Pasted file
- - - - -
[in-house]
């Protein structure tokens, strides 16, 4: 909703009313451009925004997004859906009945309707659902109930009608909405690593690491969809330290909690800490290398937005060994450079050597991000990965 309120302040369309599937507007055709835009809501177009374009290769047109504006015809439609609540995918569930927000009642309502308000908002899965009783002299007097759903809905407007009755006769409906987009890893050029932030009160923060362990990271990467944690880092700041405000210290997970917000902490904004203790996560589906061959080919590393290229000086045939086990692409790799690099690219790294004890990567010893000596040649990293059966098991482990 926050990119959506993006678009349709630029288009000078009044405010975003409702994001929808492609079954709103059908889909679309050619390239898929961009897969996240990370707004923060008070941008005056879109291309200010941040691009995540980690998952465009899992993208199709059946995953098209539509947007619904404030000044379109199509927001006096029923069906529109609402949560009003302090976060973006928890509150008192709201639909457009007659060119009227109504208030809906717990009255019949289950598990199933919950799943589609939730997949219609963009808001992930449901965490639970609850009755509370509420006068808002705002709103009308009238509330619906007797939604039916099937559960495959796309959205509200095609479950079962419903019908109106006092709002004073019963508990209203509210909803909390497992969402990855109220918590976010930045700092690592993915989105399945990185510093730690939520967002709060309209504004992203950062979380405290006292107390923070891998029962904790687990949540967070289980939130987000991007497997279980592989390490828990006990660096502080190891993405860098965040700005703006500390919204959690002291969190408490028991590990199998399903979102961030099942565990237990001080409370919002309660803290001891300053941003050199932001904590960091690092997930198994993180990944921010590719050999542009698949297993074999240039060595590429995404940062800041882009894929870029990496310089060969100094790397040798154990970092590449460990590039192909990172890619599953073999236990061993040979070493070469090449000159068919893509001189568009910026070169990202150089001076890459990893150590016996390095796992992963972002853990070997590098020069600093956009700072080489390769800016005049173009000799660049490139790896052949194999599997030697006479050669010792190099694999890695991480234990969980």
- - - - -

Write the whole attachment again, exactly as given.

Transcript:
[in-house]
């Protein structure tokens, strides 16, 4: 909703009313451009925004997004859906009945309707659902109930009608909405690593690491969809330290909690800490290398937005060994450079050597991000990965 309120302040369309599937507007055709835009809501177009374009290769047109504006015809439609609540995918569930927000009642309502308000908002899965009783002299007097759903809905407007009755006769409906987009890893050029932030009160923060362990990271990467944690880092700041405000210290997970917000902490904004203790996560589906061959080919590393290229000086045939086990692409790799690099690219790294004890990567010893000596040649990293059966098991482990 926050990119959506993006678009349709630029288009000078009044405010975003409702994001929808492609079954709103059908889909679309050619390239898929961009897969996240990370707004923060008070941008005056879109291309200010941040691009995540980690998952465009899992993208199709059946995953098209539509947007619904404030000044379109199509927001006096029923069906529109609402949560009003302090976060973006928890509150008192709201639909457009007659060119009227109504208030809906717990009255019949289950598990199933919950799943589609939730997949219609963009808001992930449901965490639970609850009755509370509420006068808002705002709103009308009238509330619906007797939604039916099937559960495959796309959205509200095609479950079962419903019908109106006092709002004073019963508990209203509210909803909390497992969402990855109220918590976010930045700092690592993915989105399945990185510093730690939520967002709060309209504004992203950062979380405290006292107390923070891998029962904790687990949540967070289980939130987000991007497997279980592989390490828990006990660096502080190891993405860098965040700005703006500390919204959690002291969190408490028991590990199998399903979102961030099942565990237990001080409370919002309660803290001891300053941003050199932001904590960091690092997930198994993180990944921010590719050999542009698949297993074999240039060595590429995404940062800041882009894929870029990496310089060969100094790397040798154990970092590449460990590039192909990172890619599953073999236990061993040979070493070469090449000159068919893509001189568009910026070169990202150089001076890459990893150590016996390095796992992963972002853990070997590098020069600093956009700072080489390769800016005049173009000799660049490139790896052949194999599997030697006479050669010792190099694999890695991480234990969980």